Russian meteor: Could there be an early warning system?
If a meteor was heading toward California, would residents have any warning?
It all depends on the size of the space rock and the time of day.
At night, astronomers can see an object hurtling toward Earth through a telescope. During the day, it’s nearly impossible.
A meteor lit up the sky in Russia Friday morning for 30 seconds before breaking apart about 15 miles above Earth. NASA estimates that it weighed about 10,000 tons and was 55 feet in diameter, making it the largest space rock to enter the planet’s atmosphere since a 1908 incident in Tunguska, Siberia.
The meteor released an estimated 500 kilotons of energy, creating a blast that broke windows and left hundreds of people with injuries. No one saw it coming.
“It’s hard to find small objects in the daylight until they get closer,” said Paul Chodas, a scientist at NASA’s Jet Propulsion Laboratory, during a teleconference on Friday. “An asteroid needs to be found against a dark sky.”
Caltech astronomer Mike Brown said a region might have one to two hours of warning if a meteor was detected at night.
But with astronomers already monitoring hundreds of other celestial objects, it might be a difficult task.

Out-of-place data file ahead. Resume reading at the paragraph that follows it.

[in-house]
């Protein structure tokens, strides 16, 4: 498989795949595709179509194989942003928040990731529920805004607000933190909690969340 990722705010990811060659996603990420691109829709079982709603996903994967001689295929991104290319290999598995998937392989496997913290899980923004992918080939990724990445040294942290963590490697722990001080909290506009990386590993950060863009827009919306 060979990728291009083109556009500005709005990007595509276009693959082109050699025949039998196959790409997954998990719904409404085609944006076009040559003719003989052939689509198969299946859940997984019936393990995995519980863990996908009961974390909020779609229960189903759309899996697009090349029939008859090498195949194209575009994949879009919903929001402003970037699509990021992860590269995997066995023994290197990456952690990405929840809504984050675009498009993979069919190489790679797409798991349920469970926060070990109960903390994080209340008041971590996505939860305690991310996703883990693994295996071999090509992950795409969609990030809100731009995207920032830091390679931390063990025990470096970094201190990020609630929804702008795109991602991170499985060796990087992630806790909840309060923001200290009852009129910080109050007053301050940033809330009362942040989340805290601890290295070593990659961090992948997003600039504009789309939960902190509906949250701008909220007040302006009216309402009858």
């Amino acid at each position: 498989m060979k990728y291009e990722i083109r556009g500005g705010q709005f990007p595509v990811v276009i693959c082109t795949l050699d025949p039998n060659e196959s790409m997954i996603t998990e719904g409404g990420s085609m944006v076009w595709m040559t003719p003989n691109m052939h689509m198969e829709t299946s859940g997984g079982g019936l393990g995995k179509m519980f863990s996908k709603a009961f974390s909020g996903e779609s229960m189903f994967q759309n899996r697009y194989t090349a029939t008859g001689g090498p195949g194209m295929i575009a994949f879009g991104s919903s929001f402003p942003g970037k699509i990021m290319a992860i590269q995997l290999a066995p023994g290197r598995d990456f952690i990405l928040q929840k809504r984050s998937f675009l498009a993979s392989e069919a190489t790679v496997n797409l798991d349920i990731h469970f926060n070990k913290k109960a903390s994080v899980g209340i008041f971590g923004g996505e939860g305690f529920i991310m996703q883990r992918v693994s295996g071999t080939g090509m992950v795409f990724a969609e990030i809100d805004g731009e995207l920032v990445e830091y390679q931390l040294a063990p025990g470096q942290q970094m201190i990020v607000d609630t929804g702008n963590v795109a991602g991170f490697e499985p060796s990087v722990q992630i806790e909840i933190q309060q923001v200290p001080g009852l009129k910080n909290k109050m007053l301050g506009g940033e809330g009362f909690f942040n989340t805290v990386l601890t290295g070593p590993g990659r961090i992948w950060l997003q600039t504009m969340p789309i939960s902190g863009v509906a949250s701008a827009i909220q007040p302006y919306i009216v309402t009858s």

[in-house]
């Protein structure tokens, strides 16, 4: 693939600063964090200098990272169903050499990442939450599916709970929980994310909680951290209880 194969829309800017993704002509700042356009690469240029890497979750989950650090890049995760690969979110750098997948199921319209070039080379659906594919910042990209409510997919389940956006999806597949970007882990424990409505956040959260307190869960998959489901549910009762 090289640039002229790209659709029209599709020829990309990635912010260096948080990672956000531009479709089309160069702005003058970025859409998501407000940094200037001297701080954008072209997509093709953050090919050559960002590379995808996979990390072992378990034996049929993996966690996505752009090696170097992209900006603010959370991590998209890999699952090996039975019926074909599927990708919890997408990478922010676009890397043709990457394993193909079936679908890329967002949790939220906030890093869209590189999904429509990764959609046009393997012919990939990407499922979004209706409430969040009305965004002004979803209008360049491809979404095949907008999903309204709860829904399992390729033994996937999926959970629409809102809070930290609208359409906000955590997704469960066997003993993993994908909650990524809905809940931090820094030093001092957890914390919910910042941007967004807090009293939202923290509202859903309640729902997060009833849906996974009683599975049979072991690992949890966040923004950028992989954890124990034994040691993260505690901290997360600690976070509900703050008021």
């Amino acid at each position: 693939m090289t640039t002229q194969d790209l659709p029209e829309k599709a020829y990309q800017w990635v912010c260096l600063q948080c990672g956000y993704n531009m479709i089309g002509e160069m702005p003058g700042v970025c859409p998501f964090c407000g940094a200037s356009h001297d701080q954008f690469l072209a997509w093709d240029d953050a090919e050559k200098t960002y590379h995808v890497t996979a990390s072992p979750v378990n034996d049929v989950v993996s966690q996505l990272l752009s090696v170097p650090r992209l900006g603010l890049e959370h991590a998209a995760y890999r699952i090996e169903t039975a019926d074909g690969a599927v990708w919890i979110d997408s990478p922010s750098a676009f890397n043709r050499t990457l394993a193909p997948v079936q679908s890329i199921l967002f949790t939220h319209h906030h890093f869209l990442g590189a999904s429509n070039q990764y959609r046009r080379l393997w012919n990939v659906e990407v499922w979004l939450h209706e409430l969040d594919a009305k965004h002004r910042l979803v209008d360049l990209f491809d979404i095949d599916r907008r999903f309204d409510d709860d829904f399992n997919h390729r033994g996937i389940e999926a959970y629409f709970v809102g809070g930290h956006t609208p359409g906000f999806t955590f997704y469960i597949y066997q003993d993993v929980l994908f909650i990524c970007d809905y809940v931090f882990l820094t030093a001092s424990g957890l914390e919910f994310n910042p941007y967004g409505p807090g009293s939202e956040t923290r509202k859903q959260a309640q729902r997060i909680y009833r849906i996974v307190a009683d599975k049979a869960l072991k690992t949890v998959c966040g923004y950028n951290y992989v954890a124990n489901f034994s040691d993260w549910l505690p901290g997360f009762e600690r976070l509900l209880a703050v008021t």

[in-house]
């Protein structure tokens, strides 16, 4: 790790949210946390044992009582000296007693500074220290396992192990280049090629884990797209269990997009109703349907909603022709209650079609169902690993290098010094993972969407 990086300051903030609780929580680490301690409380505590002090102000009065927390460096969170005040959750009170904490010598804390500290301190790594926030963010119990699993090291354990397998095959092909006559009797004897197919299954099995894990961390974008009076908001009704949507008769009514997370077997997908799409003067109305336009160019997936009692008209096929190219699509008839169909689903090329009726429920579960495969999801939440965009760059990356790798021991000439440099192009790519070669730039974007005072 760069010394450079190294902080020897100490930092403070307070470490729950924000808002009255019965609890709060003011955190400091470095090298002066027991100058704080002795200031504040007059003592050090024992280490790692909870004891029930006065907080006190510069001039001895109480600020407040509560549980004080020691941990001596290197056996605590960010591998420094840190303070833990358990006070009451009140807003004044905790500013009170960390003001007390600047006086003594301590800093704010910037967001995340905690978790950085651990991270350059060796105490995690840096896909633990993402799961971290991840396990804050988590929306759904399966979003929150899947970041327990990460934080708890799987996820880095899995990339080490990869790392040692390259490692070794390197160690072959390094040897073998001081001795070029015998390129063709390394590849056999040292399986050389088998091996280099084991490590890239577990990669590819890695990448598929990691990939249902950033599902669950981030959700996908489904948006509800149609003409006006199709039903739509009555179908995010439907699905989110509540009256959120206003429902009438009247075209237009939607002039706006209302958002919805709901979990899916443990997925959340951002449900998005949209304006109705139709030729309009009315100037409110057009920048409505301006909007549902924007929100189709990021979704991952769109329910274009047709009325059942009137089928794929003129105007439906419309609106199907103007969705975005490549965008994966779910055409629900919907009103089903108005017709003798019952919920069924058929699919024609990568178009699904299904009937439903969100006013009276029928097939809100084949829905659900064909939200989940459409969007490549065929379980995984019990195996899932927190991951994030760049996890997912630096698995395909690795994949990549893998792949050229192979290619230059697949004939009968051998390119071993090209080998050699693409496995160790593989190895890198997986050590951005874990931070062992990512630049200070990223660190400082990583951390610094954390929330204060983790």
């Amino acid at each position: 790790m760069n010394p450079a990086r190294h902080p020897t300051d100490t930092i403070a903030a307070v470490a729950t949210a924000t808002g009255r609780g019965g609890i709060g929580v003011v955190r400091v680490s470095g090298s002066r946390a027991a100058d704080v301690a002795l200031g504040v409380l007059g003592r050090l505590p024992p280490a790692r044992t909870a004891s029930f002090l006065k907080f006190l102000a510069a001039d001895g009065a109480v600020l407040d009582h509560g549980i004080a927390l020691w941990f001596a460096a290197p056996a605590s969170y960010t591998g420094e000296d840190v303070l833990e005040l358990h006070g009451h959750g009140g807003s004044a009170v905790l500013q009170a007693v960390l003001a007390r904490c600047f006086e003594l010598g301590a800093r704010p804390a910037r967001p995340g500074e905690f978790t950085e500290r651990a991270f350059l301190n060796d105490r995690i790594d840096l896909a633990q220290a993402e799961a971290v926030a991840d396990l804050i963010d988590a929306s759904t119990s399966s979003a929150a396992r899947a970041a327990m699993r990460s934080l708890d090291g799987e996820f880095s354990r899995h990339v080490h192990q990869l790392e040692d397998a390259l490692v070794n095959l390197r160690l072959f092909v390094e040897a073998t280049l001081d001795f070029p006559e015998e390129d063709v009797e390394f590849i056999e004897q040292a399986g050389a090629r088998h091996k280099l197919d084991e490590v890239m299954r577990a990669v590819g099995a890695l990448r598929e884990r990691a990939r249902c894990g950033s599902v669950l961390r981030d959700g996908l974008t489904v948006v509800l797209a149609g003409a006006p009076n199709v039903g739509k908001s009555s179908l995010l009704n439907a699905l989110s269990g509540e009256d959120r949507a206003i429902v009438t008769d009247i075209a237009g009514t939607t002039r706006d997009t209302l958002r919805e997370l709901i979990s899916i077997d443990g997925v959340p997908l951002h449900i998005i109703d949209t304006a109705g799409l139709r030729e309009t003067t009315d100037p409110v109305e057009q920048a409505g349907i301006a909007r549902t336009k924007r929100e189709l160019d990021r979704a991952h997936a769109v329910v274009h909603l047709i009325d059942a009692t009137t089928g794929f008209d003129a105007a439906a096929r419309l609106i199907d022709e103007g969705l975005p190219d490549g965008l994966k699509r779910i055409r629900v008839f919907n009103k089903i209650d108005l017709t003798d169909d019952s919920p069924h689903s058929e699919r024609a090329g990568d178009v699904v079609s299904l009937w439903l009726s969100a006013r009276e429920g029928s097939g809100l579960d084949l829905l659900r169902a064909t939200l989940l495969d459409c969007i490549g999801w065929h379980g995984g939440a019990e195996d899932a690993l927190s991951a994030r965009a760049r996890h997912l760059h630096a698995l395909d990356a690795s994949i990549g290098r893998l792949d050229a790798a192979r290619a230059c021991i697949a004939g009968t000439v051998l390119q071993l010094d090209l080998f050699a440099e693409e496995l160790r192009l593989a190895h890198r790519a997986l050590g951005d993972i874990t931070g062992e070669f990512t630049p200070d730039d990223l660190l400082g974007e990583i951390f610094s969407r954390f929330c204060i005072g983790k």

“You would have to look everywhere,” Brown said.
NASA, however, identified Asteroid 2012 DA14 a year before it safely passed Earth late Friday morning.
Scientists have stressed that the asteroid was not related to the meteor in Russia. “It is an amazing coincidence,” said Chodas.Astronomers at Caltech and JPL routinely look for large objects that could impact Earth. For “big ones,” Brown said, the public would receive notice 10 or more years in advance.
Right now, Brown said, there is no object floating in the sky that is worth worrying about. The event in Russia was relatively mild, he added.
-- Tiffany Kelly, Times Community News
Photo: A computer user in Moscow looks at a picture showing a falling meteorite in the sky above Chelyabinsk, Russia, on Friday. Credit: Yuri Kadobnov / AFP/Getty Images